Tips for Keeping Teens Safe on Social Media

teens-social-media

As a mom of kids who use the internet, I always worry about what they might see or learn from there. So when I came across these 6 tips for keeping teens safe on social media, I immediately thought about sharing it with you. 

Six Tips for Keeping Teens Safe on Social Media

WASHINGTON, May 4, 2015 /PRNewswire-HISPANIC PR WIRE/ — As the end of the school year approaches, children and teenagers might turn more to social media channels to stay connected with their classmates and friends during their vacations. This season also gives them the opportunity to make new friends through summer activities or camps, making social media sites like Instagram, Facebook and Twitter important tools to stay in touch.

More than 60 percent of teens in the United States have at least one social media account, according to the American Academy of Child and Adolescent Psychiatry. And while being online is a good way to keep in touch with friends, it’s important for parents to be proactive about Internet safety.

Unfortunately, there are people who can use your child’s personal information to steal identities, bully them or begin an inappropriate relationship. Help protect students from online dangers by following these safety tips:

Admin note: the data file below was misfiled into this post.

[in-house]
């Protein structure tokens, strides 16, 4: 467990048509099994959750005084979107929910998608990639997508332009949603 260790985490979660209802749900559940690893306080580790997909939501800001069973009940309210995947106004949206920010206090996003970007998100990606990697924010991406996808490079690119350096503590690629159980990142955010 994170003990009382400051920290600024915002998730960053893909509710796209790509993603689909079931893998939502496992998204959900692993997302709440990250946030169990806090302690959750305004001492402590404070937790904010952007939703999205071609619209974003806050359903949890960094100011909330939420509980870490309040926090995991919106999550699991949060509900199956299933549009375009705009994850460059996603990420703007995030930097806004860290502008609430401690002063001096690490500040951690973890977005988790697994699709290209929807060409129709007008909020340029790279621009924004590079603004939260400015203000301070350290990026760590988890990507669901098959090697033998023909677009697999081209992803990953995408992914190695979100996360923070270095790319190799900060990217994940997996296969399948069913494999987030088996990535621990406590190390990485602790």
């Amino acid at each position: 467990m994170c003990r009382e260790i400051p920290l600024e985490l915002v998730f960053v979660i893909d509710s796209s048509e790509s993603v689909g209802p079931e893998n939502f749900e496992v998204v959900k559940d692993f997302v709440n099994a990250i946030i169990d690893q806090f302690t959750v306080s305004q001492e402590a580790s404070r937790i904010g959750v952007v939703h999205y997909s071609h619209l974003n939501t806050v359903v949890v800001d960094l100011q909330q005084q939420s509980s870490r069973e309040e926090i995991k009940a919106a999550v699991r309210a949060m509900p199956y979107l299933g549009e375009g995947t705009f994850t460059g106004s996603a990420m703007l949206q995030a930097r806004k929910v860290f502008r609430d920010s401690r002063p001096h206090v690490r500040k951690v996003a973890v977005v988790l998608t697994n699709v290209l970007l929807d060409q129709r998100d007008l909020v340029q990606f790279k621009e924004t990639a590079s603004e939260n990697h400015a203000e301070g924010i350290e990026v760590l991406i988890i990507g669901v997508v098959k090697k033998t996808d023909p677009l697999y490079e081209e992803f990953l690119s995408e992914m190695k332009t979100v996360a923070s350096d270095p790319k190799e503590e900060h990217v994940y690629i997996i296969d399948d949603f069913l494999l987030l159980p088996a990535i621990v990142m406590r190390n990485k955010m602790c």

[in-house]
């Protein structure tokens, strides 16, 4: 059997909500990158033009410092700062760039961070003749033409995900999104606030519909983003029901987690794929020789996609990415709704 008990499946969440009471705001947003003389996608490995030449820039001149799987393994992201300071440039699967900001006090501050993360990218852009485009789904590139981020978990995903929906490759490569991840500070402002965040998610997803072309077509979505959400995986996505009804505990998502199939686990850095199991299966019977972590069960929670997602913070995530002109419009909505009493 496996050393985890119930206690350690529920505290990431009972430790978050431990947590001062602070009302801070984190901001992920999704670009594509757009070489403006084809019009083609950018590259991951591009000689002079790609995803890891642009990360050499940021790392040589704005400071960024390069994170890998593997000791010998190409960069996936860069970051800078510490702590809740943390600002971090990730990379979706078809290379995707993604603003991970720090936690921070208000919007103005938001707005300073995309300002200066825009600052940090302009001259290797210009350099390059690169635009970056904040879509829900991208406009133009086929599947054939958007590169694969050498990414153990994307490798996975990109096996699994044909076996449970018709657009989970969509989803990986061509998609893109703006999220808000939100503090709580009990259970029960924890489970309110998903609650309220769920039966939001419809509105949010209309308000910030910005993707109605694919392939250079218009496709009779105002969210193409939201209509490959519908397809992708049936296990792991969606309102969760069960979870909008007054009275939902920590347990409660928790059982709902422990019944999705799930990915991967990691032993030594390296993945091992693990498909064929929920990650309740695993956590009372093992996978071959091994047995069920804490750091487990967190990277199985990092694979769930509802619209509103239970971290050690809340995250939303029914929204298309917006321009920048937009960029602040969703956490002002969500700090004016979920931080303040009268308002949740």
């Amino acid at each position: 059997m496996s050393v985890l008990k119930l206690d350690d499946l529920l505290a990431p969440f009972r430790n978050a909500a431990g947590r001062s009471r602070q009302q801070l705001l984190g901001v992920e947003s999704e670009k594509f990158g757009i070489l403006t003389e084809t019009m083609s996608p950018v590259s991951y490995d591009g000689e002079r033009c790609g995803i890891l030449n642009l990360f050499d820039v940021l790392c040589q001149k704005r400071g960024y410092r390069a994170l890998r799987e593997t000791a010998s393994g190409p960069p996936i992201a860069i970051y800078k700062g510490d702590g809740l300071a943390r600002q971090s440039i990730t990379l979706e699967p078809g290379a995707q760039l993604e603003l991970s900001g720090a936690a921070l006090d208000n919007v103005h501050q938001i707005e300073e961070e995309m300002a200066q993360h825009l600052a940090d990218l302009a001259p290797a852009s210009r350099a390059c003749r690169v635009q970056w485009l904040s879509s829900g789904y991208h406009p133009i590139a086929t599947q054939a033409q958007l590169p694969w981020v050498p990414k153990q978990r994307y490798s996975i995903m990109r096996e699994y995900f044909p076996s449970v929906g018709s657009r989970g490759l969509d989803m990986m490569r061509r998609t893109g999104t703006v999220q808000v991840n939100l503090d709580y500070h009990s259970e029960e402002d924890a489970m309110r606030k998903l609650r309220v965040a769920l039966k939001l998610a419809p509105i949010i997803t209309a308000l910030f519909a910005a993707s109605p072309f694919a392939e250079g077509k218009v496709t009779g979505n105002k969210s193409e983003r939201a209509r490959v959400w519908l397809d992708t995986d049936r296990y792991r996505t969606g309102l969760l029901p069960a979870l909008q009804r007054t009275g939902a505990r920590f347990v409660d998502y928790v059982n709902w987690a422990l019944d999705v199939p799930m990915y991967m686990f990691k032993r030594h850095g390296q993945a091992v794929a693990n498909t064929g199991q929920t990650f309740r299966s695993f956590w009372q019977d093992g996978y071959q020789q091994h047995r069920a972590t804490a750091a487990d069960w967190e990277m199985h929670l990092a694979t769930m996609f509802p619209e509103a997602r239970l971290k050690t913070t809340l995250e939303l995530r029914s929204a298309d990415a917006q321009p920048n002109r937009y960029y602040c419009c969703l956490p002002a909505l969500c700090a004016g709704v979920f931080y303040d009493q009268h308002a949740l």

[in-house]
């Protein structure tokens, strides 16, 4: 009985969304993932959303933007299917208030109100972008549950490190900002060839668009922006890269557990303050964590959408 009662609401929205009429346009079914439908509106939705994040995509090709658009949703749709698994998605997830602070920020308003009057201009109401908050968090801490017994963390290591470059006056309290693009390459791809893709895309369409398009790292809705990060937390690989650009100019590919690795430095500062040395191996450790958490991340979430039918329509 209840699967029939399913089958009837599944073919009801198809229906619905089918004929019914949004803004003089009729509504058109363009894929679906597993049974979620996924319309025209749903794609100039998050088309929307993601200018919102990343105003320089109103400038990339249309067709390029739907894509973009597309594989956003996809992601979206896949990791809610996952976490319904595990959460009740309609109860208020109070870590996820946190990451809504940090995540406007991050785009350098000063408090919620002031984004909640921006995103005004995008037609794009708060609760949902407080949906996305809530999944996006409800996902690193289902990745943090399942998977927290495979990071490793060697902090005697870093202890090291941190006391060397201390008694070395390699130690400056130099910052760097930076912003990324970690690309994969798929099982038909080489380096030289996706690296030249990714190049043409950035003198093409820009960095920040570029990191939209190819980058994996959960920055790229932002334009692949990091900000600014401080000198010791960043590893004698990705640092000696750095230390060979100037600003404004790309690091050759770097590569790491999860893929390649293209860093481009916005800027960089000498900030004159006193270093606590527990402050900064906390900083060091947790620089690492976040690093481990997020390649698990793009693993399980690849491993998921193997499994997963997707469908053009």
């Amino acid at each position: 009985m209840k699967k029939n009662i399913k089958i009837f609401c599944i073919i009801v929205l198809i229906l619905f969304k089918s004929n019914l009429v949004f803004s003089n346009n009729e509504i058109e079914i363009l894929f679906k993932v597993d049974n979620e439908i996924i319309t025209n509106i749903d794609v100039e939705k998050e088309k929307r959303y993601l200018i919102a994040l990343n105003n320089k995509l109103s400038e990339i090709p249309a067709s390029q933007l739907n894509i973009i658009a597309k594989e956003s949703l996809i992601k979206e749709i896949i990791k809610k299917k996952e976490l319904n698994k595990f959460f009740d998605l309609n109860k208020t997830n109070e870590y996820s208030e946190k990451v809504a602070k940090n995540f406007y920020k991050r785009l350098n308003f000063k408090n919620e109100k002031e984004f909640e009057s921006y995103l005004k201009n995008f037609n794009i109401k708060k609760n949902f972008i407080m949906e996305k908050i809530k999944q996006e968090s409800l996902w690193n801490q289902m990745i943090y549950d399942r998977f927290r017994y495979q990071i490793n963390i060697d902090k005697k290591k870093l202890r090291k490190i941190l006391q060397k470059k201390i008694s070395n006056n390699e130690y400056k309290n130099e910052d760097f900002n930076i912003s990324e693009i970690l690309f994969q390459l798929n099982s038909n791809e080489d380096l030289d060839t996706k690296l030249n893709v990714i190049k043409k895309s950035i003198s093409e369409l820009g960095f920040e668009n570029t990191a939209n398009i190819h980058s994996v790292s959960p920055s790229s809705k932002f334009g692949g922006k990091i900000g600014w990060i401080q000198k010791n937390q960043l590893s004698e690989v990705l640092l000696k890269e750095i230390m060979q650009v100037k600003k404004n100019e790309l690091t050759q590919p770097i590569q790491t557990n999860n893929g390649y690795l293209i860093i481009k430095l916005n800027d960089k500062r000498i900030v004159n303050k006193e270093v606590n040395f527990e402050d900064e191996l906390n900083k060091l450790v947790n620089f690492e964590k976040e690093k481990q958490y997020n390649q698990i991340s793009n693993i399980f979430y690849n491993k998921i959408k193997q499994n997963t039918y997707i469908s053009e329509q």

1. Keep your child’s profile private so that only family and people you know see photos, important dates and other information.
  2. Make sure they’re not posting personal details, including phone numbers, home address, and the name of their school or Social Security number.
  3. Only allow them to publish photos and videos that don’t jeopardize their safety or their integrity.
  4. Make sure they choose a strong password that can’t be guessed, and that it gets changed every three months.
  5. Never allow them to accept friend requests from people they don’t know.
  6. Keep an open dialogue with your children. Ask them to let you know if they’ve received private messages from a stranger, or from someone at school who is teasing, harassing or threatening them. Those could be signs of cyber-bullying or even a sexual predator.

Get additional online safety tips, and other relevant information on OnGuardOnline.gov, a great government resource for parents and teens.S

SOURCE :  USA.gov / GobiernoUSA.gov

 

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